OTUKE. Most of us find it hard to leave the city and its comfort. So, we make quick visits to the village for burials, Christmas and new year festivities, then flood back to the city.
But one social entrepreneur, Mr Ojok Okello, has made a difference and created a shining city in Okere village. This village metropolis now offers several urban and city comforts, including a pub, barbershop, local restaurant and a village bank, and providing other social and economic services.
Tucked away in far-flung Otuke District, northern Uganda, Okere City welcomes 50 visitors every month to enjoy its cultural experiences and learn from its unique rural community development of creating a city in the village.
The visitors’ book boasts of guests, mostly from Uganda and Kenya, and far away cities of London, Berlin, Paris, and New York, who flock to see the Okere City miracle.
For a community only rising from the ashes of the LRA war and brunt of Karimojong cattle rustling, their socio-economic renewal and change are remarkable. Today, at least 35 rural community members are directly employed by Okere City as nurses, teachers, masons, or sports coaches.
The Okere community school also offers up to 200 children the chance to advance their education while 120 women also access adult education from the functional adult literacy initiative of Okere city. Moreover, in Okere City also sits a health centre now complete with lab services to provide essential primary healthcare services to at least 25 community members on a daily basis.
There was no hiding this humble deed for Okere City founder, Mr Okello Ojok, who tweeted: “We have upgraded our drugs shop to a small health centre with a lab service … we are excited to make this facility become the heartbeat of health and well-being in our community.”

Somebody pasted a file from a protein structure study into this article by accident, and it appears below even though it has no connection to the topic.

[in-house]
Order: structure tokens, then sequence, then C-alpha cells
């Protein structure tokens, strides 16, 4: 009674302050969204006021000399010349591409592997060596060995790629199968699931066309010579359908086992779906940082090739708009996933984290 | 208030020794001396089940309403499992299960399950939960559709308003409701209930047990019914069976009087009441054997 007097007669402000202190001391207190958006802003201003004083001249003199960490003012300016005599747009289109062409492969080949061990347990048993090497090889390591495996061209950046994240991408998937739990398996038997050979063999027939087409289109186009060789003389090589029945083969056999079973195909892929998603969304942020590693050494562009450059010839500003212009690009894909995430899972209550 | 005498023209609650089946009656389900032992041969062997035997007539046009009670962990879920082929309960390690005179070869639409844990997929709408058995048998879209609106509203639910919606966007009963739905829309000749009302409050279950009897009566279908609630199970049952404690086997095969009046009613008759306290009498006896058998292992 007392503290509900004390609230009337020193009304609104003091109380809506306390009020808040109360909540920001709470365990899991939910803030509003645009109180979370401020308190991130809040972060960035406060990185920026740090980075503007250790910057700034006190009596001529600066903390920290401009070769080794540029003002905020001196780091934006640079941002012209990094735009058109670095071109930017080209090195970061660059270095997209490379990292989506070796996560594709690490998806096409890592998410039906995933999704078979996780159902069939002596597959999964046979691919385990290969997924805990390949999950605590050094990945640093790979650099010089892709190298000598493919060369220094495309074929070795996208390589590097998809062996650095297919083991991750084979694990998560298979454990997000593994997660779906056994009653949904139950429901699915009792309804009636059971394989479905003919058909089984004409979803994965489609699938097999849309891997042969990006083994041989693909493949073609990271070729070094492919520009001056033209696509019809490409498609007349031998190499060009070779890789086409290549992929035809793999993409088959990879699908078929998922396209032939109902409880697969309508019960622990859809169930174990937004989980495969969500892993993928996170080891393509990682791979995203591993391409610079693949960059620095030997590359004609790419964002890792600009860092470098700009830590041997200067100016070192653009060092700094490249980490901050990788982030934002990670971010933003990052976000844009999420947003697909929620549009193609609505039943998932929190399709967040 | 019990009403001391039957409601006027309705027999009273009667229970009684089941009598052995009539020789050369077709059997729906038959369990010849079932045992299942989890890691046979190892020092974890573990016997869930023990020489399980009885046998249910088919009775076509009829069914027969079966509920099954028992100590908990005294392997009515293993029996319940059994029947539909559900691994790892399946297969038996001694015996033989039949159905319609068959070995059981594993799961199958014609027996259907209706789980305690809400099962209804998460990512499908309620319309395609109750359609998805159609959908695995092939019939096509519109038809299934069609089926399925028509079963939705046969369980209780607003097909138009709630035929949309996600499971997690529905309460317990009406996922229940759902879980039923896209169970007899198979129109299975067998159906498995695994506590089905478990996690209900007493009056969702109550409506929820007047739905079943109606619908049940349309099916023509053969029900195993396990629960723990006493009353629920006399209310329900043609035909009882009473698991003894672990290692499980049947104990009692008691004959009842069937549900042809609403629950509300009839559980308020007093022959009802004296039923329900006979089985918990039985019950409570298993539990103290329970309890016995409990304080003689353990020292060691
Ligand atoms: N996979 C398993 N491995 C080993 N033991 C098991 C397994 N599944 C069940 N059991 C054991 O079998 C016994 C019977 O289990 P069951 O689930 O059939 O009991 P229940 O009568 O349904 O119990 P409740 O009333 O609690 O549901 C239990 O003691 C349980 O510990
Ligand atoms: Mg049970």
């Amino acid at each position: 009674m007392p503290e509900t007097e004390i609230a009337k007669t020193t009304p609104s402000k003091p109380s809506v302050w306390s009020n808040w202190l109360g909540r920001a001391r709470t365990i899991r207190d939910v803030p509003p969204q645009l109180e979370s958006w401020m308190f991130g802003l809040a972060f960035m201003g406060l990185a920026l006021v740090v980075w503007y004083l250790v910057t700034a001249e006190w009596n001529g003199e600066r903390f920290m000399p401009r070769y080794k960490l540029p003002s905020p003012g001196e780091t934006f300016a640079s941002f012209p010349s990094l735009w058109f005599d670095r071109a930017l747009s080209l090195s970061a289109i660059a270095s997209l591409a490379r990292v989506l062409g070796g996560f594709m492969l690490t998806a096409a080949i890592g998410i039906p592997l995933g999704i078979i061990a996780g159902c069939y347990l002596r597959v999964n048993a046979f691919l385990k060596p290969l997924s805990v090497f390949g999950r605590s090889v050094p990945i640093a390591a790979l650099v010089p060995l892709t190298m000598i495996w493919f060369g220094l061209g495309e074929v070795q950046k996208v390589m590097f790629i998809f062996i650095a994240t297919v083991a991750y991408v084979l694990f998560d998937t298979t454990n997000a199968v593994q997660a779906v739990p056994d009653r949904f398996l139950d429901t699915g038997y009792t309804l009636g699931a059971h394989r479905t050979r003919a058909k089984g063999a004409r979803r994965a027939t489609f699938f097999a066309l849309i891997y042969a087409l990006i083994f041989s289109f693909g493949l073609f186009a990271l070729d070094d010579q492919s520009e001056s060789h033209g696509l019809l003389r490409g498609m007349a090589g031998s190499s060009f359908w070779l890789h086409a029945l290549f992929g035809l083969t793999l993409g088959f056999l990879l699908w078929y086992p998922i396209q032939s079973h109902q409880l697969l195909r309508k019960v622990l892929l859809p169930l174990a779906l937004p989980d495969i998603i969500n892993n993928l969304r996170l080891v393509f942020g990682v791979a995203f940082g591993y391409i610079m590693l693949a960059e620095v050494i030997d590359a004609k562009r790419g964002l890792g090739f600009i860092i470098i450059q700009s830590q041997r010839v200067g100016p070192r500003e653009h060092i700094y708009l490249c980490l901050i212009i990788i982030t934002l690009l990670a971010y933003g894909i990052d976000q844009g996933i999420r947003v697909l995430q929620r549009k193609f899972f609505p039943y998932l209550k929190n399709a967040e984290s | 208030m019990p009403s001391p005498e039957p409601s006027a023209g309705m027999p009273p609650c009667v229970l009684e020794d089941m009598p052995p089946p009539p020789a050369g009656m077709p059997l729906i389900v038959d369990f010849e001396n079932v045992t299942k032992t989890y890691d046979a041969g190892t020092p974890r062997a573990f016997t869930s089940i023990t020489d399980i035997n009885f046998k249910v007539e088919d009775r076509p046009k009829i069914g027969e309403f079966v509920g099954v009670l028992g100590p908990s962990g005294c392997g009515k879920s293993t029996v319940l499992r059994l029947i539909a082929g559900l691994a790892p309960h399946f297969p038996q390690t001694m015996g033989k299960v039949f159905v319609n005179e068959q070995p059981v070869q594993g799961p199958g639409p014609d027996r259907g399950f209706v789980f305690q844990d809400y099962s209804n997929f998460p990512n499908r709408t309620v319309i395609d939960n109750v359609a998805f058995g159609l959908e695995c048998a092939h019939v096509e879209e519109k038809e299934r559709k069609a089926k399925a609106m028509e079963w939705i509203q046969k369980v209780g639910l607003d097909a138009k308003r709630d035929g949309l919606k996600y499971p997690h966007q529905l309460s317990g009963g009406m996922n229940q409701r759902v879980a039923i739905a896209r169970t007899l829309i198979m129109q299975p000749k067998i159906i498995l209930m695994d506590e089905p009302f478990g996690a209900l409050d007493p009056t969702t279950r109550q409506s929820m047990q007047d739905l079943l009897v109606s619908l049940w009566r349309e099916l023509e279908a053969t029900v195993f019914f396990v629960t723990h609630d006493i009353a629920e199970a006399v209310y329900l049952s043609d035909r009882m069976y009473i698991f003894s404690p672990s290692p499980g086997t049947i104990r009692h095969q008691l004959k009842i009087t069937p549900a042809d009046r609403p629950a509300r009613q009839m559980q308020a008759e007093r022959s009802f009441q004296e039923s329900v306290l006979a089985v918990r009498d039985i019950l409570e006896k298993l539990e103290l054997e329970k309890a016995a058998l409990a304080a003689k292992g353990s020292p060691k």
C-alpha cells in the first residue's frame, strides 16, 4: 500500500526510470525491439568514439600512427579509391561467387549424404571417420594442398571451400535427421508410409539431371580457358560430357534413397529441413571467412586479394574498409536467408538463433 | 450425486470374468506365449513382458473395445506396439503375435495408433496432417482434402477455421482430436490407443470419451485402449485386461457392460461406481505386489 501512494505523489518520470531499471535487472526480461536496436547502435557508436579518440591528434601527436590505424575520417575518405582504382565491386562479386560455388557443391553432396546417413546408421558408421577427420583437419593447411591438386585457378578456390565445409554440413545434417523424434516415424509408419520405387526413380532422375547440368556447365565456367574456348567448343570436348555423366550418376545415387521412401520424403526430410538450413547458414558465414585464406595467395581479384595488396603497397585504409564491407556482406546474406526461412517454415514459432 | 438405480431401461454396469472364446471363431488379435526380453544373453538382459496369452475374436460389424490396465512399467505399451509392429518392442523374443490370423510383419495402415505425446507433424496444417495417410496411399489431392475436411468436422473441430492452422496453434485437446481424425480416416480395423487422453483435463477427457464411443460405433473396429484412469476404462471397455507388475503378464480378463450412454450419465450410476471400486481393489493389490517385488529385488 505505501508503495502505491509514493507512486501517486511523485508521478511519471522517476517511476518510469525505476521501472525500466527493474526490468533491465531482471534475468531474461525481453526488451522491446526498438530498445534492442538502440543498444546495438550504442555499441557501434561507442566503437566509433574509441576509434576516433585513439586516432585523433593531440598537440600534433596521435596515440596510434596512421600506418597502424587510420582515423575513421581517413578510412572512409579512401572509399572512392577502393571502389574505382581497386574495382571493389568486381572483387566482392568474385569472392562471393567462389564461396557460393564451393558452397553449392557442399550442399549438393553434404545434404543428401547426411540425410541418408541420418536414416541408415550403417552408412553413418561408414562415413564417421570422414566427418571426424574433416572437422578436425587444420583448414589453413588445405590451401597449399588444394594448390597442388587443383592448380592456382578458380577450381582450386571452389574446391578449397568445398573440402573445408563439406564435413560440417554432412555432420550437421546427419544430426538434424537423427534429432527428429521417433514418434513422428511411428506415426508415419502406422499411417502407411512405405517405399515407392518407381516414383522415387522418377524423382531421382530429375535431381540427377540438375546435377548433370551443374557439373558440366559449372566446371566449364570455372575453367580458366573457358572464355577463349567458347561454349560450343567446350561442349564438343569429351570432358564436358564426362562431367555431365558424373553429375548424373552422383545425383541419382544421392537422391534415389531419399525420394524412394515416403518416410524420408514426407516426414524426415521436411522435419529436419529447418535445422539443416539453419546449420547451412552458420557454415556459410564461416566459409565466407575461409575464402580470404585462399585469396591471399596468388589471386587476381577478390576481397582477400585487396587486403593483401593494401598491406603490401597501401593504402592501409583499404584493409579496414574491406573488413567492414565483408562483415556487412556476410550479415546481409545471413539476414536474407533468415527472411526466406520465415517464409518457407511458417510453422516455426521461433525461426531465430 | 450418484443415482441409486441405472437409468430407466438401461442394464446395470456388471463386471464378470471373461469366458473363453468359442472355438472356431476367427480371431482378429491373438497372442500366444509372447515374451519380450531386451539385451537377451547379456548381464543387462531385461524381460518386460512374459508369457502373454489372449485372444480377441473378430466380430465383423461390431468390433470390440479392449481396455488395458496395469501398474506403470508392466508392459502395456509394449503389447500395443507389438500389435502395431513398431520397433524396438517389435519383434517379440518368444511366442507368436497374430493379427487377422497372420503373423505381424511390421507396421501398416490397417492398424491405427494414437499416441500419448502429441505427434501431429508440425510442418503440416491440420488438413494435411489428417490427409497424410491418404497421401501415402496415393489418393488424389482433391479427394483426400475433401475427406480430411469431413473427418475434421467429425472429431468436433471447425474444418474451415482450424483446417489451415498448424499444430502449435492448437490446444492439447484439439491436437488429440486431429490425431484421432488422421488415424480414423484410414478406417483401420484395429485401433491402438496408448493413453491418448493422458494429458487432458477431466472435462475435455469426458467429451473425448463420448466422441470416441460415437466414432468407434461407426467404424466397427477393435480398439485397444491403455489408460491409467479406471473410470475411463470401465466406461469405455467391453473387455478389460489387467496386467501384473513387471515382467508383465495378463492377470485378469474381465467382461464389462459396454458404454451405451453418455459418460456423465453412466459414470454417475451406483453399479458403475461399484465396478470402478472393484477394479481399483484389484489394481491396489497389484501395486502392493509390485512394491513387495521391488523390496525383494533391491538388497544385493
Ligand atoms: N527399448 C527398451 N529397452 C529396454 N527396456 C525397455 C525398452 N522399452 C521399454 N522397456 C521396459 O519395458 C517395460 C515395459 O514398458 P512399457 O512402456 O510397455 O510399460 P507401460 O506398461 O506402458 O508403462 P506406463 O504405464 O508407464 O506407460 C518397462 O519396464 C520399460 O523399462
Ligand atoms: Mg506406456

Indeed, everything is their own – community school, health centre, cows on the farm and the milk and beef from it. And all these achieved in the space of only three years, thanks to a mutual partnership with the community. And this did not escape Ms janet Abaneka, an educationist with UNICEF.
“I have witnessed for myself that Okere City is, indeed, a community of practice that everyone who cares about the attainment of the SDGs must be interested in.”
And Mr Okello Ojok agrees, “Trust is our most important currency. Okere City simply adds value and projections to the authentic community voices and ideas of the people in the village.”
Ms Abaneka had led the Lango Women’s Aspiration (LWA), a peer support network that had made a maiden trip to Okere City to experience its rural magic and give back to its rural folk.
It seems ancient Chinese philosopher Lao Tzu had Okere City model in mind when he criticized handouts and dependence but praised empowerment and independence of man. Today, Okere City tailoring centre trains 25 female youth in practical knitting, fashion and design skills.
The village youth are also taught sculpting, carpentry and joinery – all practical skills that give the young men in Okere City a future opportunity to be gainfully employed or create their own jobs in the village metropolis.
There are also other economic community initiatives that include shea-nut tree conservation, and music, dance and drama.
LWA donated 200 books to Okere City community school, dozens of clothes and shoes to the women and children of and also offered Shs600,000 as a start-up grant for an income-generating project of their choice. Some 80 women were also trained in liquid soap-making by Ms Kay Achak of LWA, and carried home 300mls of sweetly-scented-green-coloured liquid soap.
As we left Okere City, Mr Okello Ojok remained upbeat about the journey of Okere City to build a sustainable rural city and present a practical success story of attaining SDGs by 2030.
The initial investments for Okere City came from a family trust, major donors such as the Konrad Adenauer Stiftung, the Segal Family Foundation and Stanbic Bank.
“But we hope that soon, some major donors and investors shall find more reasons to invest in our cause,” Okello Ojok reassured us.
Our evening ended with watching boxing bouts that had our LWA visitors at times wincing and looking away. But thanks to the Okere City dance troupes whose okeme, adungu and drums played some of the most scintillating tunes and had the guests up on their feet to wiggle the evening away.
It was a long day, but certainly not the end of business.
We look forward to a second visit to Okere, the city that came to a village in Lango.